4 Tips to Refine Your Electroforming Craft

1. Minimize the use of epoxy resin clay

Epoxy resin clay can be an awesome material to work with, but using it in moderation will do wonders for elevating your work from craft to fine art.

The positives: It cures rock-hard and is sturdy, making it an ideal building material.

The negatives: it isn’t as easy to work with as other moulding clays. In fact, it’s pretty awful to work with if you are expecting the feel and workability of polymer clay. It’s terribly sticky and has a tendency to leave films of yuck in its trail. I have found dulled areas on my stones from where I touched it with a filmy fingerprint (if you seal your stones first, this isn’t as issue, but I typically don’t). The worst part is, you won’t even notice there is still some coating your fingers until it is too late. I have even ended up with allergy bumps from rubbing my eyes..after a good handwashing! Plus, the final outcome has a tendency to look bulky after growing a thick enough layer of copper. Less is more!

What to use instead: try using liquid epoxy or super glue to directly attach a stone to a base. You might need to get creative with clothespins or cross-lock tweezers to hold your piece in place while it dries, but the results are worth it!

2. Learn how to calculate anode surface area and amperage for a shiny plate…every time!

This is the difference between a professional electroformer and a hobbyist. If you are chasing that perfect plate right out of the bath time and time again, this is of utmost importance to learn.

Rule: 0.1 amp per square inch of cathode (the piece to be electroformed)

Learning to estimate surface area on the fly is a skill that will come in handy. Keep in mind that you are only counting surface area that is to be plated, not anything that is sealed off. You must also count front and back. This can get really tricky for a ring, but in general, most rings won’t even have a full square inch of surface area. Note that the surface area of your piece is calculated in the round; every bit of surface must be accounted for.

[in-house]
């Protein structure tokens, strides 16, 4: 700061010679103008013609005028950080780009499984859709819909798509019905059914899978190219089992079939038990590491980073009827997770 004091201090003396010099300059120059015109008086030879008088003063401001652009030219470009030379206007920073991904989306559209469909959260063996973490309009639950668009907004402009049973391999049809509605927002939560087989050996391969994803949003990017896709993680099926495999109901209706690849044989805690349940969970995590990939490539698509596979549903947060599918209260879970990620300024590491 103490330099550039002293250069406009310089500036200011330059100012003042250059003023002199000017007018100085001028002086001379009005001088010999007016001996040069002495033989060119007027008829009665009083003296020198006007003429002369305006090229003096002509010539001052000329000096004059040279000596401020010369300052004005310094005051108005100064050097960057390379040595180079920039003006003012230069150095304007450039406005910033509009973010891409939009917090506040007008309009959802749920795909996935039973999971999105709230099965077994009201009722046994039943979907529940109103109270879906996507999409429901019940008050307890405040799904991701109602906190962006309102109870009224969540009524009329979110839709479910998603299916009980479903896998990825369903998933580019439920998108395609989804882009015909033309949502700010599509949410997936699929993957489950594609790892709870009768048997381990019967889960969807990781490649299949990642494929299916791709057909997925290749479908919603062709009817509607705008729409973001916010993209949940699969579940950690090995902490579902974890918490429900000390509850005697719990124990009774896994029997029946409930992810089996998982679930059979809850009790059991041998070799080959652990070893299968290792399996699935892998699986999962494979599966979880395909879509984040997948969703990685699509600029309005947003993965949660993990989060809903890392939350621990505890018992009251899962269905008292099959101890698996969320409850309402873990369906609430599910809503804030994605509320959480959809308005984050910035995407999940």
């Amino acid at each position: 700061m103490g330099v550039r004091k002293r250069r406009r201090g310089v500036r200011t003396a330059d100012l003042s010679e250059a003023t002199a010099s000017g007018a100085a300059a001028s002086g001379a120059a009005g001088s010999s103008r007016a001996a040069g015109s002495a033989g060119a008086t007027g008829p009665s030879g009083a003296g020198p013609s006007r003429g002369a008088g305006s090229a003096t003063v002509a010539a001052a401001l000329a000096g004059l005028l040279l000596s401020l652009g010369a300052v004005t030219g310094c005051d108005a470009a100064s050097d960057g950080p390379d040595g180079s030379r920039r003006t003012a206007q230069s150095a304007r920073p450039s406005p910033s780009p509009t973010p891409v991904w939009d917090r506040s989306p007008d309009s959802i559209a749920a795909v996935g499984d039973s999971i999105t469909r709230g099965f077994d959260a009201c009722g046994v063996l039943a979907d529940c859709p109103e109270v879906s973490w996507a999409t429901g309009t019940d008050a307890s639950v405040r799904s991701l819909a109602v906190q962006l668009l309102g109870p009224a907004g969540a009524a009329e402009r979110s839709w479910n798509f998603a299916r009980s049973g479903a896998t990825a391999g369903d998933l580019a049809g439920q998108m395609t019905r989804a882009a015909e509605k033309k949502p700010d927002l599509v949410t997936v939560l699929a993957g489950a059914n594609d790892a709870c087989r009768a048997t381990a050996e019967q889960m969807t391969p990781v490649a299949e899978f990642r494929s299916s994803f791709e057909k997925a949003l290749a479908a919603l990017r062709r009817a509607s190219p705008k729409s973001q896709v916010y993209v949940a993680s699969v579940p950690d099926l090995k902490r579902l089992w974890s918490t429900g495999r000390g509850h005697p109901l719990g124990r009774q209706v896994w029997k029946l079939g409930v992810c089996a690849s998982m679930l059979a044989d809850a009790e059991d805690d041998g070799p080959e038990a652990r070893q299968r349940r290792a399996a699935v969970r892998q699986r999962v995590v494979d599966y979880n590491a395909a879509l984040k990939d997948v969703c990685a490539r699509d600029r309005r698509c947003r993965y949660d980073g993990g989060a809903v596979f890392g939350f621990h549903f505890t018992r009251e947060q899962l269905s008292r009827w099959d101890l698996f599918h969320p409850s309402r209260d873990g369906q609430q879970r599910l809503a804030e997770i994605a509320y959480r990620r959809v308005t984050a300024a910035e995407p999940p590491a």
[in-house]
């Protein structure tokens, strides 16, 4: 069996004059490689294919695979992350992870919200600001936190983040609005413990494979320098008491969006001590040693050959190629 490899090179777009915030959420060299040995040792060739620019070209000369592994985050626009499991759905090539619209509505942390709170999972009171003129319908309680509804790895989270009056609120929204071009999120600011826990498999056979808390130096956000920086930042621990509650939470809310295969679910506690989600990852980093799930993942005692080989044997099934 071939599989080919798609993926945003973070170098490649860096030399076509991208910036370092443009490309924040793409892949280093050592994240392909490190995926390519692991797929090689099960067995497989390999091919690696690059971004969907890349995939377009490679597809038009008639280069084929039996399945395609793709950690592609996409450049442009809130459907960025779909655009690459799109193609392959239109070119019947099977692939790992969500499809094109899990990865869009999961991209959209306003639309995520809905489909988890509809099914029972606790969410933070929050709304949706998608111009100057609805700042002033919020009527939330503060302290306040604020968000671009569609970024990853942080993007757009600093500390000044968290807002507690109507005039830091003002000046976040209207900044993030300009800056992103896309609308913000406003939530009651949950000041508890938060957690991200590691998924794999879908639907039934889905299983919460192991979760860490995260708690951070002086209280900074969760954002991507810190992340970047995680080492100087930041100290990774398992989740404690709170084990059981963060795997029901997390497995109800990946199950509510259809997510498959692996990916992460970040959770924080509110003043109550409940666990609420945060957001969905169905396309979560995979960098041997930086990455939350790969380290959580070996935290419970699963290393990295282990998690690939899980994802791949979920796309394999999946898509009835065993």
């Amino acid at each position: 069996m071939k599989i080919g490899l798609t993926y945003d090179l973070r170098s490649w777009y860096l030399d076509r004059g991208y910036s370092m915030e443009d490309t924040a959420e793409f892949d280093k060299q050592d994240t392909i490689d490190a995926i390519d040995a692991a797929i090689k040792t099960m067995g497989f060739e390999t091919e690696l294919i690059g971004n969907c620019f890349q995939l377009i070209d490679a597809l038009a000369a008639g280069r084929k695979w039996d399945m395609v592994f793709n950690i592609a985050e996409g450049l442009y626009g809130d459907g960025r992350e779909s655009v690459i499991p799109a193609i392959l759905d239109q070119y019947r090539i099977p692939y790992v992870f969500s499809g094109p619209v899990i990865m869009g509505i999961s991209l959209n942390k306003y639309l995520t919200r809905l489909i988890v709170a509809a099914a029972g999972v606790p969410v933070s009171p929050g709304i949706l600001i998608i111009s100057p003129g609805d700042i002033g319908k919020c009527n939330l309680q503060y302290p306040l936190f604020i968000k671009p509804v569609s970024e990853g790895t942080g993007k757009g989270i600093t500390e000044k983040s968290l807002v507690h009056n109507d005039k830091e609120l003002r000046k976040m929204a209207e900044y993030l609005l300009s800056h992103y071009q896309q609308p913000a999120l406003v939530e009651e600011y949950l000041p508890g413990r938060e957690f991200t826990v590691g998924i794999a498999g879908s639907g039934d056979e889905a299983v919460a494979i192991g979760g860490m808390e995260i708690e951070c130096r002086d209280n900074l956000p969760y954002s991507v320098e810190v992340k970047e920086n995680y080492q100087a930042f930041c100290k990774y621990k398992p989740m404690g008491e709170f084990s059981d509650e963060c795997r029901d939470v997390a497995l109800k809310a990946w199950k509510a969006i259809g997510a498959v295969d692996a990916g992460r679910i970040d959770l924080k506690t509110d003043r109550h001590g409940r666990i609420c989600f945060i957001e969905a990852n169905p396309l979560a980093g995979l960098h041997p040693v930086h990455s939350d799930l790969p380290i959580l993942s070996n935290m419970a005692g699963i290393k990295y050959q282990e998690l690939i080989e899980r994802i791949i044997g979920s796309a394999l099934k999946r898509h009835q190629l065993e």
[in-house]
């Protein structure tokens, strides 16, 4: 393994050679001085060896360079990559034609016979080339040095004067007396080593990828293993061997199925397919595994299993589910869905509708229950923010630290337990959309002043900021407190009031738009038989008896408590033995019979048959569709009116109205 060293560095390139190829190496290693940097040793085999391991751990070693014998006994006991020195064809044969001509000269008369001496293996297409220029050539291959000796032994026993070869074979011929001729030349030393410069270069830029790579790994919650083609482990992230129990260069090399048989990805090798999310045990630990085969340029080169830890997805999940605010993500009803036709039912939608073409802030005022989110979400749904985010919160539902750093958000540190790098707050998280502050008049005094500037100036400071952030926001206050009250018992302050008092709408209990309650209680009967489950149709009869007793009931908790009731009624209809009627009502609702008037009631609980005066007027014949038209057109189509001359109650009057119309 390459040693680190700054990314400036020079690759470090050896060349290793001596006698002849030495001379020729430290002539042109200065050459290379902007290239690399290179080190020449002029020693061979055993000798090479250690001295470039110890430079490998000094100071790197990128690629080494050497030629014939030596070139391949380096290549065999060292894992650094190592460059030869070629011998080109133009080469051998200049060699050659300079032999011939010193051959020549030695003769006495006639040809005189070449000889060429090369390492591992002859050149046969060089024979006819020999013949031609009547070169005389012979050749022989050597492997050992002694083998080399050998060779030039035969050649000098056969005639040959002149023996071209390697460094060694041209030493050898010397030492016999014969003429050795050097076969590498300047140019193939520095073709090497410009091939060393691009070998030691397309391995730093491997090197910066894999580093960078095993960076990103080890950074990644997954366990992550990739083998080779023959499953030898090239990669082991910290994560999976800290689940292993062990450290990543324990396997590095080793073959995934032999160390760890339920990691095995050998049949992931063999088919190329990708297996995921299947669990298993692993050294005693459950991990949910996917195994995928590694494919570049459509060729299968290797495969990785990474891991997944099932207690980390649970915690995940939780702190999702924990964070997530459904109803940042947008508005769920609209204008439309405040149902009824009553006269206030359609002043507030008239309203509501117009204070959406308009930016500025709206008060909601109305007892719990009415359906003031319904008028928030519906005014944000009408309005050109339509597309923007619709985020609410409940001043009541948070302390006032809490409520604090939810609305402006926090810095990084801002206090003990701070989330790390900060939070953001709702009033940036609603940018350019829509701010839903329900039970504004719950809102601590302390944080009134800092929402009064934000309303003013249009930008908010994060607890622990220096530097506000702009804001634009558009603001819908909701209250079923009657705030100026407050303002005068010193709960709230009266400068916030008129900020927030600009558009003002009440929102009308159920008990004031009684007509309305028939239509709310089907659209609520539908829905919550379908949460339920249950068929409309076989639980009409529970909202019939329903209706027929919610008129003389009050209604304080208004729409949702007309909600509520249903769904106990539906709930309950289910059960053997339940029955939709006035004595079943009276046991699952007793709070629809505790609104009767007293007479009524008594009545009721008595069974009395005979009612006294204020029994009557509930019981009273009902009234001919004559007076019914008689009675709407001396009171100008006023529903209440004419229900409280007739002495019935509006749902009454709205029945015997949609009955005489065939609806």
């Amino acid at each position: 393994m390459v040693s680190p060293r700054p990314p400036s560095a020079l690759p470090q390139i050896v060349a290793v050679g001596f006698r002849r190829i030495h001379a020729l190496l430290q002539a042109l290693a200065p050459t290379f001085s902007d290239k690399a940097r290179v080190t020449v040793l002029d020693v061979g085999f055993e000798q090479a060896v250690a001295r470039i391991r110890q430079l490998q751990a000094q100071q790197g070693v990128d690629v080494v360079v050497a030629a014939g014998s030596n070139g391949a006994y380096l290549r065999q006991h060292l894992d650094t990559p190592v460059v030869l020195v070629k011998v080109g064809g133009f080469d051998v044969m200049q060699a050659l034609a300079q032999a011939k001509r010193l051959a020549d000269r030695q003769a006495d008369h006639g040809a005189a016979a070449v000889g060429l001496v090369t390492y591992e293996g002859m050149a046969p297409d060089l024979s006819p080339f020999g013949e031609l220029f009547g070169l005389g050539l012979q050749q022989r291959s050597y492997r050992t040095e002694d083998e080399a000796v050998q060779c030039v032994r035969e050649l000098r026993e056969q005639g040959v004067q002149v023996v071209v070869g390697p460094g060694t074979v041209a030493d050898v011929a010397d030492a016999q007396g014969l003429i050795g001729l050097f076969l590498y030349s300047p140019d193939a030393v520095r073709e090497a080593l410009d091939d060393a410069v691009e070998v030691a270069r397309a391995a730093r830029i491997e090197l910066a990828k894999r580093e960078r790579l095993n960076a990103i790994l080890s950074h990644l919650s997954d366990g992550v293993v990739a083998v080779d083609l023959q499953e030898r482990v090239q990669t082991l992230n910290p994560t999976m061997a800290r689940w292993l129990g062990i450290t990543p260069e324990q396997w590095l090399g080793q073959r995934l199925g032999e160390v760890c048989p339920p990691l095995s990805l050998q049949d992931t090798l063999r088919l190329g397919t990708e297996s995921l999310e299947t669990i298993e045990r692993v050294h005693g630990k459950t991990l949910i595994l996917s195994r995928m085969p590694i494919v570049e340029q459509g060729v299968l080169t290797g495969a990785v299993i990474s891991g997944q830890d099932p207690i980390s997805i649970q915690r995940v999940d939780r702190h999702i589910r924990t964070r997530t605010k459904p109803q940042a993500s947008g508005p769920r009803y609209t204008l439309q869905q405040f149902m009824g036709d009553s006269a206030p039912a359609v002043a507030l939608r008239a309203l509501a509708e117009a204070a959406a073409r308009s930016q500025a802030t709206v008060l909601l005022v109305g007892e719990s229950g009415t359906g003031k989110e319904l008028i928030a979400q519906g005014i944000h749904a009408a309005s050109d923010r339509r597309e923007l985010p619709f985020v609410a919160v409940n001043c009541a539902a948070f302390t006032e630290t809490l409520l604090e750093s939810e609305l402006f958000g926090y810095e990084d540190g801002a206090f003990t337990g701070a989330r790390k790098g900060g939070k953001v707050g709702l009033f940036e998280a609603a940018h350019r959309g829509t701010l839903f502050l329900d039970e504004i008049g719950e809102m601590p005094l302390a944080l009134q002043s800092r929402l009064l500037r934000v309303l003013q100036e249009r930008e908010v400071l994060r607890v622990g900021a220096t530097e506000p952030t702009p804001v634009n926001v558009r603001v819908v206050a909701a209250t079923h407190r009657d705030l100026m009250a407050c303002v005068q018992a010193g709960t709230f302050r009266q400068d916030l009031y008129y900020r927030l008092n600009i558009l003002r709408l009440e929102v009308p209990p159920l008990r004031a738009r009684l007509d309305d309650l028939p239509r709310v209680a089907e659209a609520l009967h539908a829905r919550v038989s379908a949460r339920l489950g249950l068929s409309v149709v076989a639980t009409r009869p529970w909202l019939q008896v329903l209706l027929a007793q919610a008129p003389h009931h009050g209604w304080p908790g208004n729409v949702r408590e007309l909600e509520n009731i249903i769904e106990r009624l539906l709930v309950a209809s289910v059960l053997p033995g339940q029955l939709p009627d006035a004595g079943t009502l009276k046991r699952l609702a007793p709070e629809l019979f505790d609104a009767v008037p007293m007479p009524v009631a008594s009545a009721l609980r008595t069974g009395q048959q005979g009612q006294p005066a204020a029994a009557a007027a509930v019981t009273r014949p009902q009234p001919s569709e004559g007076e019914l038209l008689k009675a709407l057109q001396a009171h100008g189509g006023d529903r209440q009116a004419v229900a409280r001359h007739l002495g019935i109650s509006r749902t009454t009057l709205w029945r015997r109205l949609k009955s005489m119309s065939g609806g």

Rule 2: You want a 2:1 anode to cathode ratio.

I like to use 1/2 inch refrigeration type L copper tubing for my anode since the size makes it easy to calculate surface area. Hammer the tubing flat for easier handling. Surface area of the cathode will only be calculated from the front.

Example: You have a square sheet of copper that measures 1/2 inch x 1/2 inch. The surface area of that sheet of copper is 1/2 inch squared. So you would need 0.05 amps and 1 square inch of cathode (which comes out to 2 inches of 1/2 inch copper tubing).

3. Set up a graph paper workstation surface to line everything up/achieve symmetry.

This tip seriously changed my workflow for the better. I have several old pieces hiding away that will probably never see the light of day because they are horribly lopsided. It can be really hard to tell sometimes! To negate this problem, I created a really simple work surface by gluing graph paper to a sheet of cardboard (or anything hard you have laying around) and taping wax paper on top. It allows you to see the graph lines, while having a surface that your pieces won’t stick to. I especially like having it on a piece of cardboard because I can prepare a bunch of pieces at my desk and then move the entire surface elsewhere to dry.

Bonus tip: Did you know there is graph paper with 8 or even 10 squares per inch? More lines=more visual cues to get that perfect symmetry!

4. Learn and use supplemental fabrication skills such as piercing, hammering, and etching.

It can be hard to stand out in the world of electroforming. Especially if you’re limited to found objects (find a good one and suddenly everyone will use it), organics (same deal), and basic sculpting. By learning more applicable skills, you will further yourself from the crowd and have more creative freedom.

The easiest to incorporate are hammer techniques. This is a really quick and easy way to add texture and exciting details to your pieces. There are hammers with interchangeable textured faces or even just a basic riveting hammer to give you a nice indented line.

Etching will take a little more knowledge and equipment, but also can give you infinitely more creative freedom. You can etch drawings, photos, etc.

Piercing will require quite a bit of practice to feel comfortable with it, but it is one of the most useful fabrication skills that I possess. You will need either a drill press or a dremel with drill bits, saw blades, and a jeweler’s saw. This will allow you to create any 2D shape that you can think of! If you’re not sure about your commitment to learning piercing, I would start with just a jeweler’s saw and some saw blades. This will allow you to practice and get a feel for using the saw, but you will not be able to make negative space within the shape without drilling holes first.

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